Promotion of Black Students

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Front row, from left: Jo Ann Lackey (reporter), Cathy Carr (secretary), Tommie Flowers (treasurer), Pam Miller (president), Belinda Blackburn (vice-president), Angela Childress (service chair). Second row: Vicki Thomason, Darlene West, Sheryl Mahone, Thomas Carr, Theo Thomason, Donna Hammilton, Nina Rolloff. Back row: Madalyn Brown, Lisa Buchanan, Judy Mahone, Ray Thompson, Henry Childress (historian), Michael Buchanan, Mrs. Betty Smith (sponsor).
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Lisa Buchanan plays records for the PBS Christmas party.

In its second year at FHS, Promotion of Black Students adopted as its year-long project fundraising for the fight against sickle cell anemia. Sponsored by Mrs. Betty Smith, history teacher, the group also sought money for a scholarship for a senior.

Social functions included a dance and fashion show with clothes provided by participating merchants. Proceeds from a soul food dinner went to the sickle cell anemia drive. Prior to Easter, the club took day-care children on an egg hunt.

Mrs. Betty Smith tries a new approach at teaching American history through simulation games.
Mrs. Betty Smith tries a new approach at teaching American history through simulation games.

“I like being in PBS,” said Jo Ann Lackey, “because it helps other people out and it makes you feel like you’ve accomplished something.”

—1976 Amethyst

Washington County Fair

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The Round-Up ride on the midway of the Washington County Fair produces a variety of expressions.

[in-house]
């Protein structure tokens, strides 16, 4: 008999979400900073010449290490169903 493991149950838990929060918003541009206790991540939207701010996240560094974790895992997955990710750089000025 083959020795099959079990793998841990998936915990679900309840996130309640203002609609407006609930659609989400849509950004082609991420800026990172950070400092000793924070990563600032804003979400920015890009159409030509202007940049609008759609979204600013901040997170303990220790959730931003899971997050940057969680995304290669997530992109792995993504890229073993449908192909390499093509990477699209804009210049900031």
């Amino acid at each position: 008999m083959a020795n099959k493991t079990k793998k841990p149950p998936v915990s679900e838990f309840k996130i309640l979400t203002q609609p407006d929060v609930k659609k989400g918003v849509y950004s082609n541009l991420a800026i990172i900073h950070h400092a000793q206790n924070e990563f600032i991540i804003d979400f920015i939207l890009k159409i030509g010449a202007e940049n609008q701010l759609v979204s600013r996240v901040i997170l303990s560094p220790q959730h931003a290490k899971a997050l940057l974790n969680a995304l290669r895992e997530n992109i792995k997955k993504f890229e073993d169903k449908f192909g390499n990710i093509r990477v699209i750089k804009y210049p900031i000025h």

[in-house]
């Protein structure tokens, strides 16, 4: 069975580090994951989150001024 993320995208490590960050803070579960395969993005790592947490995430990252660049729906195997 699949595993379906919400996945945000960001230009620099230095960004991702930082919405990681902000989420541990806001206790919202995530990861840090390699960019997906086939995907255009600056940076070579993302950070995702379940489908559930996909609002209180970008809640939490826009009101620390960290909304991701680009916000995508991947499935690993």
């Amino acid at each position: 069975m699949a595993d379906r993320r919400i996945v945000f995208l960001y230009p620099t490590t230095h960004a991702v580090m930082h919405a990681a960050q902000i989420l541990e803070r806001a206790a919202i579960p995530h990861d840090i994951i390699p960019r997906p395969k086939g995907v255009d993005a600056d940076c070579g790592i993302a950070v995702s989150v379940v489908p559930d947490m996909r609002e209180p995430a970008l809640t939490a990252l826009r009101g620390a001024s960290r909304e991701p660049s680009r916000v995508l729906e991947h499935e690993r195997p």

September brought the 1976 Washington County Fair, as exciting as usual with rides, games, exhibits and general pandomonium to accompany it.

Jeff Thomas and Dale Browne practice their driving skills in the bumper cars.
Jeff Thomas and Dale Browne practice their driving skills in the bumper cars.

The Midway featured rides by the Murphy Brothers. Students could test their skill at swinging an airplane in hopes of winning a blacklight poster or throwing wooden rings in anticipation of carrying home a giant stuffed dog. Those who were really daring tried to win a large animal by climbing a treacherous rope ladder.

Such rides as the Himalayan, the Double Ferris Wheel, the Spider and the Twiser produced screaming teens. Others found that “their thing” was the giant rat show, the balloon bust or the mouse race. And as usual, the attraction which drew the larges crowd was the old Burlesque Show (what else). However, the thing most students remembered about the fair was the huge marijuana plant displayed in Thompson Hall.

Ray Thompson throws up his hands in bravery while Gary Patrick and Pat Hall relax and enjoy the Himalayan.
Ray Thompson throws up his hands in bravery while Gary Patrick and Pat Hall relax and enjoy the Himalayan.

Besides all the fun and prizes a number of students worked long and hard on displays and livestock competition. The VICA display took first place in club division.

“The Fayetteville High Chapter of the Future Farmers of America had some good practice in judging poultry, beef cattle and dairy cattle, but didn’t compete in any contest,” pointed out member Dick Reese.

In spite of torrential rains and a lot of mud, a large turnout netted the fair $12,000, and even though some of the rides were Fairly scary and the prices were Fairly high, the fair is sure to be back next year.

— 1976 Amethyst